Mario, Mario, wherefore art thou, sweet Mario? I imagine he’s dust by now, having passed away in 1980. His films, however, live forever. One that is rarely mentioned is his swan song, Shock (1977); a shame too, because it is much stronger (and more effective) than critics have labeled it through the years, offering up a melee of evil kids, possession, telekinesis, and other assorted sub-genres in a compelling way.
Released on his home turf in August, Shock didn’t receive an American release until March of ’79 under the title Beyond the Door II, cashing in on the hit from a couple of years earlier while nothing to do with said film. (Other than the boy from the first being in this one, that is.) No matter what it was called, critics were unkind and the film floated into the ephemera of the occasional mom and pop video store. But time has been pretty gentle with a film unfairly compared to Bava’s earlier input – this is a finale well worth celebrating.
Dora (Daria Nicolodi – Deep Red), her new husband airline pilot Bruno (John Steiner – Tenebrae), and her son from her first marriage, Marco (David Colin Jr. – Beyond the Door), move back into the house they lived in with her first husband Carlo (Nicola Salerno). Divorced? Not that easy. Carlo was an artist and abusive husband who killed himself while out at sea; Dora then spends the next six months in an asylum suffering from a total break with reality.
Once back at the shack, Dora is confronted by not only specters of her late husband, but by the increasingly odd behavior of Marco, who takes to dry humping his mom when he isn’t actively trying to drive her mad or busy plotting to kill Bruno. Has Marco gone mad, is Dora still mad, or is Carlo back in their lives to spend some time with his family?
Shock is a little bit of column A, column B, and finds room for C and D as well; that so many sub-genres are woven into the story may seem like typical Italian fodder, but Bava (with an assist from his son Lamberto, who co-directed uncredited) knows how to weave a story that will at least come across as coherent without too close inspection. The screenplay by Bava Jr., Gianfranco Barberi, Alessandro Parenzo, and Dardano Sacchetti (The Beyond) has a slow build to a frenzied third act, but the journey there is rewarding nevertheless; Bava creates an air of unease through camera movement, filtered through Dora’s psyche, leaving us unclear at times exactly what is going on. This is intentional though, as all of the family secrets are dealt in a harried flop sweat so as to not miss anything.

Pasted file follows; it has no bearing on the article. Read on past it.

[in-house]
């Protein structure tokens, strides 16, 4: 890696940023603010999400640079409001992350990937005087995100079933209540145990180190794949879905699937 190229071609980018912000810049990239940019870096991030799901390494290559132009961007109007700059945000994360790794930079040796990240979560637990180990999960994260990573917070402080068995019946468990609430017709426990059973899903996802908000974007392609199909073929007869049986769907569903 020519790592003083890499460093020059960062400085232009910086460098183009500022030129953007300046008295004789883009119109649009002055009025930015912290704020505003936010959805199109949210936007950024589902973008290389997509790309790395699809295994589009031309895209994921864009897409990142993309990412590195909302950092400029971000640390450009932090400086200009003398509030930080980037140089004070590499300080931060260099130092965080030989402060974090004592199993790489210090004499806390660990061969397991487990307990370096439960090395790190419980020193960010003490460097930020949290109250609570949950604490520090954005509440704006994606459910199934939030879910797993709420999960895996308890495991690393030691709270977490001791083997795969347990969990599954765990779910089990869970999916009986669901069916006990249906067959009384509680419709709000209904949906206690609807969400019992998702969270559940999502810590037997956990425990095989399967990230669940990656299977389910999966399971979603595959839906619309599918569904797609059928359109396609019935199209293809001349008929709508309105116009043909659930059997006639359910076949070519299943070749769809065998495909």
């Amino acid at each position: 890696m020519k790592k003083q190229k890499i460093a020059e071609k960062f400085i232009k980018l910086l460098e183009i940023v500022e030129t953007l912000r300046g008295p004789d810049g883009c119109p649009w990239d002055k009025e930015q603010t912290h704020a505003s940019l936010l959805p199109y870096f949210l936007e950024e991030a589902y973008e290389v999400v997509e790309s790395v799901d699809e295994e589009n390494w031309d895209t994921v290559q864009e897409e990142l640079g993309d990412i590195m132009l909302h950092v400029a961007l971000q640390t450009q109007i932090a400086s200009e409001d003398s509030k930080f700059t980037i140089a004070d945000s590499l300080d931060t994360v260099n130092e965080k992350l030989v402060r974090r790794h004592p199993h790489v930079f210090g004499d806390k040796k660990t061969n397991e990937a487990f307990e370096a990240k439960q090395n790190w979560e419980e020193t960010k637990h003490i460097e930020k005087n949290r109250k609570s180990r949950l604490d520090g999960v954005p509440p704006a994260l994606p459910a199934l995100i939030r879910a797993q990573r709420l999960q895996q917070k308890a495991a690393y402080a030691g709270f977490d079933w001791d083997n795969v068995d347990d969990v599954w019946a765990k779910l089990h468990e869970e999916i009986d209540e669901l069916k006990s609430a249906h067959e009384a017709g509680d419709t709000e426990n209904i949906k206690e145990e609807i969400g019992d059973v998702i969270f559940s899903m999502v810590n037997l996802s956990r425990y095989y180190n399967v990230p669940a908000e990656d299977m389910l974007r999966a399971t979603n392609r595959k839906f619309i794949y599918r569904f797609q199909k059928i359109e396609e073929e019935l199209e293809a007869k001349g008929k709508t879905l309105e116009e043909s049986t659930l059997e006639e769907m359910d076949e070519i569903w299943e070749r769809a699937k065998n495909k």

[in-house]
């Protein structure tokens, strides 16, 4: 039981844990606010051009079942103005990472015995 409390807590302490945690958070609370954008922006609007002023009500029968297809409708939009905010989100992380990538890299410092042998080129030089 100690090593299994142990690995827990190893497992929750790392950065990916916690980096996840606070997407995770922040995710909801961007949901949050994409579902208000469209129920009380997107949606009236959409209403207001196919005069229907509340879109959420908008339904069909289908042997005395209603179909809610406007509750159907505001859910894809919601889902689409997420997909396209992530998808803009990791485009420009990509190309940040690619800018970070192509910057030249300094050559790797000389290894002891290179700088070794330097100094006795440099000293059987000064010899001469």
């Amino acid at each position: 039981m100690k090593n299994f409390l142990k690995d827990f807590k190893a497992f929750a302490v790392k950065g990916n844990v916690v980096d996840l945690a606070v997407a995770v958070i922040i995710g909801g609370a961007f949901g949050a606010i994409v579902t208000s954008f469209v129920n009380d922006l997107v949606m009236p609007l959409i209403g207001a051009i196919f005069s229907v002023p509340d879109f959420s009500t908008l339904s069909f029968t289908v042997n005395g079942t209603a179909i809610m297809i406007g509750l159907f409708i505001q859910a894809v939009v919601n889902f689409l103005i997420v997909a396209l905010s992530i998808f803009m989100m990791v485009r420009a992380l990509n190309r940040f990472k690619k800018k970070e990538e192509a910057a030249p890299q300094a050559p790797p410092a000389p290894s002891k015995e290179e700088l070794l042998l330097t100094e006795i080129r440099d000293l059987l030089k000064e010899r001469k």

And the final twists do play fair, and are consistent with (mostly) everything that has gone before – with the exception of Carlo/Marco’s voodoo moment in trying to bring down Bruno’s plane. (Hey, we all have limits as to what we’ll choose to believe in movies.) It all unfolds according to the logic that Bava has set up; whether critics went along or not is irrelevant – it is a film as confident as his more celebrated works.
I think this “lower tier” Bava take stems from the fact that he and his cinematographer Alberto Spagnoli (The Red Queen Kills Seven Times) opt not to flood the screen with his usual florid color schemes, but rather settle for a more naturalistic look; this is very much in line with the essential crux of the film: domestic abuse and guilt.
Despite its trappings, Shock is quite intimate in nature; nearly the entire story takes place inside the manor (Bava still likes his gothic, see?) causing an insular vibe becoming of the tale and what it wishes to get across – Dora feels guilt for Carlo’s death, which manifests itself through her only connection to him, Marco. Being a horror film, the inner turmoil results in overt, fantastical manifestations of it; every vivid and horrifying dreamscape of Dora’s, every attack from Carlo and/or Marco is her psyche crying out for peace.
Bava was always the master of ingenious camera effects, and he and Spagnoli created some stunning moments, most famously the gag that The Prodigy paid homage to last year; there’s also a scene in which Dora, dreaming, lays still as her hair erotically contorts and twists all around her. It’s stunning, and a fast reminder that even near the end, no one could compose a shot like Bava.
Colin Jr. and Steiner are both fine as Marco and Bruno respectively; the former especially is effective at conveying that blank menace that only kids seem to pull off so well. Nicolodi however, gives her best performance in Shock; she needs to pull off so many emotions – fear, anger, confusion – and she completely pulls the audience along to the end. The film simply would not work without her.
From here on out I’d like to just offer a couple of words on Daria Nicolodi. As I was writing this week’s column, the news came out that she passed away at the much too young age of seventy. I have no idea of her circumstances or if she was ill; I do know she was constantly on social media offering words of encouragement, and celebration of all her accomplishments – her performances in her former beau Dario Argento’s films like Deep Red and Tenebrae, for starters, not to mention Suspiria was her idea and she co-wrote the script. And though she will grace us with her regal presence and ethereal beauty no more, we have been left a legacy of film in which we can continue to admire the impact she made on horror. Film is kind to the fallen, especially to those who shone so bright. Shine on, Miss Nicolodi.
Shock is available on DVD from Blue Underground.Next: Drive-In Dust Offs: THE NIGHT OF A THOUSAND CATS (1972)